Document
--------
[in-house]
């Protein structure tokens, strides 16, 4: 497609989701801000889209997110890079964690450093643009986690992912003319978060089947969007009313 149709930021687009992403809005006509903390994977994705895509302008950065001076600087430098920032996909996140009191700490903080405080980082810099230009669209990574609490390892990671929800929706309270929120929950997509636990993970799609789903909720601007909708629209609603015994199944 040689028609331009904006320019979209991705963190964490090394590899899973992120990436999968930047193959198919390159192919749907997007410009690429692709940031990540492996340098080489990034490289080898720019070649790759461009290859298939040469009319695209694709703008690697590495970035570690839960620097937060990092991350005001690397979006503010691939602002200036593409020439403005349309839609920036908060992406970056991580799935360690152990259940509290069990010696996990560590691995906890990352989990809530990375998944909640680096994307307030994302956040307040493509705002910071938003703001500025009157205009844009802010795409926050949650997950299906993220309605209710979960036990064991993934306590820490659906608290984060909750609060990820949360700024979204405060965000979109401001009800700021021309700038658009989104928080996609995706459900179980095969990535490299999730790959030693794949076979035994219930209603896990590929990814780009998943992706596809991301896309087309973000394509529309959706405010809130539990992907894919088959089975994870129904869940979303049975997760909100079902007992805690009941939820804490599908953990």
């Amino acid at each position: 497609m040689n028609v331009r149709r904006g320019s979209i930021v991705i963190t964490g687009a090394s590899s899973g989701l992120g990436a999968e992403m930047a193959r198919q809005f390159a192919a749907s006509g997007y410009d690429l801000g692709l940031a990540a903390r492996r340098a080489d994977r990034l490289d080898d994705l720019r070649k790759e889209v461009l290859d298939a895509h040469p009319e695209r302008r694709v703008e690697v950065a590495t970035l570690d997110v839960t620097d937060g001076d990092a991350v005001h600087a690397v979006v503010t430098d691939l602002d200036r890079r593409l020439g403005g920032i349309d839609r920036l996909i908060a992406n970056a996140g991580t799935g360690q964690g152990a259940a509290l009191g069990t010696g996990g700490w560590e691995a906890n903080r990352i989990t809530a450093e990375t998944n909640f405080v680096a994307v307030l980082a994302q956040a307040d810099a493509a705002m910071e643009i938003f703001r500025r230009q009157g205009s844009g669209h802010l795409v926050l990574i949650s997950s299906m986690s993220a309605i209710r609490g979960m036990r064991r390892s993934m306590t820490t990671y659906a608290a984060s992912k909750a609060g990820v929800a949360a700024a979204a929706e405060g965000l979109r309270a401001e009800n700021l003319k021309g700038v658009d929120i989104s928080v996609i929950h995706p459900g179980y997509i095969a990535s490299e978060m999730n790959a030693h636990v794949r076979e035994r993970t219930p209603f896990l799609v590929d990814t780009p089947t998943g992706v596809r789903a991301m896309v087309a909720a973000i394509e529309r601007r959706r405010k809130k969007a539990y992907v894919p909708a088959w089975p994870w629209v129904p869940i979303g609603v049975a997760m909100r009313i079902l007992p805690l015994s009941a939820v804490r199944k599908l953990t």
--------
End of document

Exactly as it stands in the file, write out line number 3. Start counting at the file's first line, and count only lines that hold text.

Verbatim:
């Amino acid at each position: 497609m040689n028609v331009r149709r904006g320019s979209i930021v991705i963190t964490g687009a090394s590899s899973g989701l992120g990436a999968e992403m930047a193959r198919q809005f390159a192919a749907s006509g997007y410009d690429l801000g692709l940031a990540a903390r492996r340098a080489d994977r990034l490289d080898d994705l720019r070649k790759e889209v461009l290859d298939a895509h040469p009319e695209r302008r694709v703008e690697v950065a590495t970035l570690d997110v839960t620097d937060g001076d990092a991350v005001h600087a690397v979006v503010t430098d691939l602002d200036r890079r593409l020439g403005g920032i349309d839609r920036l996909i908060a992406n970056a996140g991580t799935g360690q964690g152990a259940a509290l009191g069990t010696g996990g700490w560590e691995a906890n903080r990352i989990t809530a450093e990375t998944n909640f405080v680096a994307v307030l980082a994302q956040a307040d810099a493509a705002m910071e643009i938003f703001r500025r230009q009157g205009s844009g669209h802010l795409v926050l990574i949650s997950s299906m986690s993220a309605i209710r609490g979960m036990r064991r390892s993934m306590t820490t990671y659906a608290a984060s992912k909750a609060g990820v929800a949360a700024a979204a929706e405060g965000l979109r309270a401001e009800n700021l003319k021309g700038v658009d929120i989104s928080v996609i929950h995706p459900g179980y997509i095969a990535s490299e978060m999730n790959a030693h636990v794949r076979e035994r993970t219930p209603f896990l799609v590929d990814t780009p089947t998943g992706v596809r789903a991301m896309v087309a909720a973000i394509e529309r601007r959706r405010k809130k969007a539990y992907v894919p909708a088959w089975p994870w629209v129904p869940i979303g609603v049975a997760m909100r009313i079902l007992p805690l015994s009941a939820v804490r199944k599908l953990t």